Brodie knobs (named for Steve Brodie, a New York City daredevil who jumped off the Brooklyn Bridge and survived on July 23, 1886.), have all but disappeared from cars today. But there was a time when every James Dean wannabe had one hand on the suicide knob and the other hand on his girlfriend. They were as much a part of the street scene as leather jackets, Brylcreemed ducktail hair and a pack of cigarettes rolled up in a t-shirt sleeve.
Most baby boomers grew up thinking that the Department of Transportation outlawed them in most states decades ago. But wait, that’s not true! More than likely, that rumor was started by concerned mothers and fathers to keep teenagers from buying them. There is no way of knowing, but that urban legend of a ban probably closely followed the coining of the term “Suicide Knob.” In truth, Brodie knobs are legal on private vehicles in most U.S. states. In New York State, a doctor’s prescription must be submitted to the New York State Department of Motor Vehicles, which in turn, shows that the knob is “required” on all vehicles the user drives and such requirement is entered on the user’s drivers license. You say you want a Brody knob on your steering wheel? Go right ahead, it’s legal in Indiana and you don’t even need a doctor’s note.
Their main use today is still in trucks, particularly 18-wheelers, where they allow simultaneous steering and operation of the radio or gearshift. They are also used on forklifts and riding lawnmowers, where frequent sharp turning is required. The knob is also standard equipment in most modern farm and commercial tractors, its main purpose being to ease single-hand steering while the driver operates other controls with his/her other hand or is traveling in reverse. Go on a gator excursion in Florida or Louisiana, you’ll most likely find one on the ship’s wheel. It’s a perfect way for captains to steer the boat with one hand and feed the gators with the other. Bringing new meaning to the term “Suicide knob.”
Over my years haunting roadside flea markets, antique malls and shows and yard sales, I have seen many different styles of suicide knobs offered for sale. Most of them have been well-used dull earth colored relics unworthy of comment until picked up and identified as a relic from the road. But others resonate in my memory like the 1939 World’s Fair version I saw many years ago. Or pin-ups like Bettie Page, Jayne Mansfield and Marilyn Monroe. Some were clear topped knobs containing pictures of long lost girlfriends or family members. But just as many bore familiar images like the Pep Boys, Sears, Skulls, Billiard balls, Mopar and every make and model of automobile you can imagine.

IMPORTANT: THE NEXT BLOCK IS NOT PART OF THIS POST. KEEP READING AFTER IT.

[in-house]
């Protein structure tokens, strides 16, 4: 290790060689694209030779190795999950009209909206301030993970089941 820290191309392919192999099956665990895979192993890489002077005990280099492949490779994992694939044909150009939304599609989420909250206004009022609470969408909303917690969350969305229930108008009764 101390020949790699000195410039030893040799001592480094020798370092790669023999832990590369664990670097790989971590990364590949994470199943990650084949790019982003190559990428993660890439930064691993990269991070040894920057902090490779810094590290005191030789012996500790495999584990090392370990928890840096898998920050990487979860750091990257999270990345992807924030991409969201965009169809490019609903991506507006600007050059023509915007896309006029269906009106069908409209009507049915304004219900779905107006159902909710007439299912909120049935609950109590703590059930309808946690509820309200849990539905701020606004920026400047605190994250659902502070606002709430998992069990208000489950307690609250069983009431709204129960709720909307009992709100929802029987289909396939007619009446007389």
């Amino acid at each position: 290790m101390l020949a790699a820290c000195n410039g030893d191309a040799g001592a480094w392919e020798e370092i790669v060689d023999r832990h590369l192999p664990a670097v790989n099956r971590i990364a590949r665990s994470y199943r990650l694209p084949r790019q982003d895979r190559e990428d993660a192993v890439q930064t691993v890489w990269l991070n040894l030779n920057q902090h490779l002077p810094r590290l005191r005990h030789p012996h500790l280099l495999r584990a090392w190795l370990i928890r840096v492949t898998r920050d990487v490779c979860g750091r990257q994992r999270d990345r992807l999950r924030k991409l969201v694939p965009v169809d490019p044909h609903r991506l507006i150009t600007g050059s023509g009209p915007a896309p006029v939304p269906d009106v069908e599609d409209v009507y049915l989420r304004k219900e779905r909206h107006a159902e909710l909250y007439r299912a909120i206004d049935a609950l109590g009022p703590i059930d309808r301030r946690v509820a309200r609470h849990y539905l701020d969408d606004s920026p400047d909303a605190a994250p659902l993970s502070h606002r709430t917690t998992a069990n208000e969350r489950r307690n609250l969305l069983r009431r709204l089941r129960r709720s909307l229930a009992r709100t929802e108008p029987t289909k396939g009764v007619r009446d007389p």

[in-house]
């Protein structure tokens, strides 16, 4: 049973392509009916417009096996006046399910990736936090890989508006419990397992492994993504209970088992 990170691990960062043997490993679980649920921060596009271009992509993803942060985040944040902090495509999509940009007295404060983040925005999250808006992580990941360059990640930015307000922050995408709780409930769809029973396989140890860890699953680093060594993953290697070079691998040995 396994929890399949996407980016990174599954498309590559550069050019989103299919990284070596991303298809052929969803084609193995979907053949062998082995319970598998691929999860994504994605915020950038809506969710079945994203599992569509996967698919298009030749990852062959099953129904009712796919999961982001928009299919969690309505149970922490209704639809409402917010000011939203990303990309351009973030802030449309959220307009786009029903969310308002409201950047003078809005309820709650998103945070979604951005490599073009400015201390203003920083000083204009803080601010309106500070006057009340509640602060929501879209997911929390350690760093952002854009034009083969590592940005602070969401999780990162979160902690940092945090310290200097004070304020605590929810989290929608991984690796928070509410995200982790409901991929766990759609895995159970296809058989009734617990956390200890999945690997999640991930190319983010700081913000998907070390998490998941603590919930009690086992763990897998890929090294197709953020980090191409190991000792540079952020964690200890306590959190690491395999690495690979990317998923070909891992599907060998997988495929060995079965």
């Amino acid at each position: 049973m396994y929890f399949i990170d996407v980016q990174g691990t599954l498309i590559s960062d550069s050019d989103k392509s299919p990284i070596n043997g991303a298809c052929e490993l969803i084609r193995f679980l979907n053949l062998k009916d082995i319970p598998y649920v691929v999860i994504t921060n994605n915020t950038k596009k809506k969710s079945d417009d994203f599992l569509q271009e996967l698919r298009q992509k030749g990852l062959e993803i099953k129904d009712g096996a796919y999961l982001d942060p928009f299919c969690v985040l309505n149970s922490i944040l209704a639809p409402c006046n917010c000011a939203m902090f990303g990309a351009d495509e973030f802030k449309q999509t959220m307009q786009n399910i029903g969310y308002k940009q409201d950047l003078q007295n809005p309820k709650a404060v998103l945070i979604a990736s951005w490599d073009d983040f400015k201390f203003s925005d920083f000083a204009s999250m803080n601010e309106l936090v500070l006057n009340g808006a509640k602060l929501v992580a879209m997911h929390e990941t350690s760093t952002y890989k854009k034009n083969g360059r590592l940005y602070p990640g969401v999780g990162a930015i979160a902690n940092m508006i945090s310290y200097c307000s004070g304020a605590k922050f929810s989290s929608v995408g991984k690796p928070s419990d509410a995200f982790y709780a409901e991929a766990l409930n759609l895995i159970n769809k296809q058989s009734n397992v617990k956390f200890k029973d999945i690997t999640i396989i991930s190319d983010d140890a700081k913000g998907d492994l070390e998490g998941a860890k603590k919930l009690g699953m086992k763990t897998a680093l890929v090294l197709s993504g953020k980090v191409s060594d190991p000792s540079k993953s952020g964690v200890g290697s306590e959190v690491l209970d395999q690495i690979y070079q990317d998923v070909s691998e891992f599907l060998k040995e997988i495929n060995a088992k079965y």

The manufacturers names that can be found on these knobs are unfamiliar to all but the most dedicated gearhead: Casco, Fulton, Morton and Santay among others. As fas as I can tell, suicide knobs are an invention unique to the United States. I’ve yet to find one from another country. I believe the VW version I once saw was produced for the American market. But I have my suspicion now that Cuba’s borders are opening up, we might find that the suicide knob is alive and well in that Caribbean time capsule. If you’re lucky, you can pick up a vintage suicide knob for ten bucks or less, but some of them command several hundred dollars each.
A search of the internet revels that suicide knobs are being reproduced and newly produced for car guys today. However, whether they are for use or display, I cannot say. You can still find them at truckstops, but then again nowadays you can find anything at a truckstop. There is a USA Federal OSHA labor law restricting their use for specific construction vehicles, mostly those vehicles hauling chemicals and potentially unstable loads. They are a staple, and in some states mandated, for use by drivers with physical limitations.
So in this “everything old is new again” retro world we live in, suicide knobs may be making a comeback. But in this age of power steering, smart phones and texting, the suicide knob will probably remain a novelty. As for that 1967 Mercury Comet of mine, it was stolen when I was in high school and I never saw it again. I don’t miss that car, but I sure miss that suicide knob. And I miss my Uncle Dave.